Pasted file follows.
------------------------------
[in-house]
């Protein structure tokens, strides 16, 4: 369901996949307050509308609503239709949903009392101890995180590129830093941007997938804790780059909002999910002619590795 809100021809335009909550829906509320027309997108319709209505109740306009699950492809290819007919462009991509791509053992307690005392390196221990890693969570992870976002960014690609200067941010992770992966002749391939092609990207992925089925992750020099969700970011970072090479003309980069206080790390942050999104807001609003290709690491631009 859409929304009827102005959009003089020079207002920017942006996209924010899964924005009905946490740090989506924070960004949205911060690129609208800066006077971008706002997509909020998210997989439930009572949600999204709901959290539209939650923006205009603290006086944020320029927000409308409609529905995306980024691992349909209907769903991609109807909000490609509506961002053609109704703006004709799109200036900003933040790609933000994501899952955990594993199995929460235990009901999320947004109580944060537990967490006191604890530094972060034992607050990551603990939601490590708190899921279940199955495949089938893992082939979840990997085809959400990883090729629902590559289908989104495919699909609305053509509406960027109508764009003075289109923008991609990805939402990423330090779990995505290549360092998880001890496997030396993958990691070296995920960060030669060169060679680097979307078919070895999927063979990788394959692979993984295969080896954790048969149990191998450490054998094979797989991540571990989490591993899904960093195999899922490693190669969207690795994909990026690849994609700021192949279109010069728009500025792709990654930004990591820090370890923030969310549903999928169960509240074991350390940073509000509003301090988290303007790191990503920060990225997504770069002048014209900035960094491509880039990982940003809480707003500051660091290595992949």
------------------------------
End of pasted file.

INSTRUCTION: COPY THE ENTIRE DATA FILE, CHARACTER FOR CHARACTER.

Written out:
[in-house]
């Protein structure tokens, strides 16, 4: 369901996949307050509308609503239709949903009392101890995180590129830093941007997938804790780059909002999910002619590795 809100021809335009909550829906509320027309997108319709209505109740306009699950492809290819007919462009991509791509053992307690005392390196221990890693969570992870976002960014690609200067941010992770992966002749391939092609990207992925089925992750020099969700970011970072090479003309980069206080790390942050999104807001609003290709690491631009 859409929304009827102005959009003089020079207002920017942006996209924010899964924005009905946490740090989506924070960004949205911060690129609208800066006077971008706002997509909020998210997989439930009572949600999204709901959290539209939650923006205009603290006086944020320029927000409308409609529905995306980024691992349909209907769903991609109807909000490609509506961002053609109704703006004709799109200036900003933040790609933000994501899952955990594993199995929460235990009901999320947004109580944060537990967490006191604890530094972060034992607050990551603990939601490590708190899921279940199955495949089938893992082939979840990997085809959400990883090729629902590559289908989104495919699909609305053509509406960027109508764009003075289109923008991609990805939402990423330090779990995505290549360092998880001890496997030396993958990691070296995920960060030669060169060679680097979307078919070895999927063979990788394959692979993984295969080896954790048969149990191998450490054998094979797989991540571990989490591993899904960093195999899922490693190669969207690795994909990026690849994609700021192949279109010069728009500025792709990654930004990591820090370890923030969310549903999928169960509240074991350390940073509000509003301090988290303007790191990503920060990225997504770069002048014209900035960094491509880039990982940003809480707003500051660091290595992949």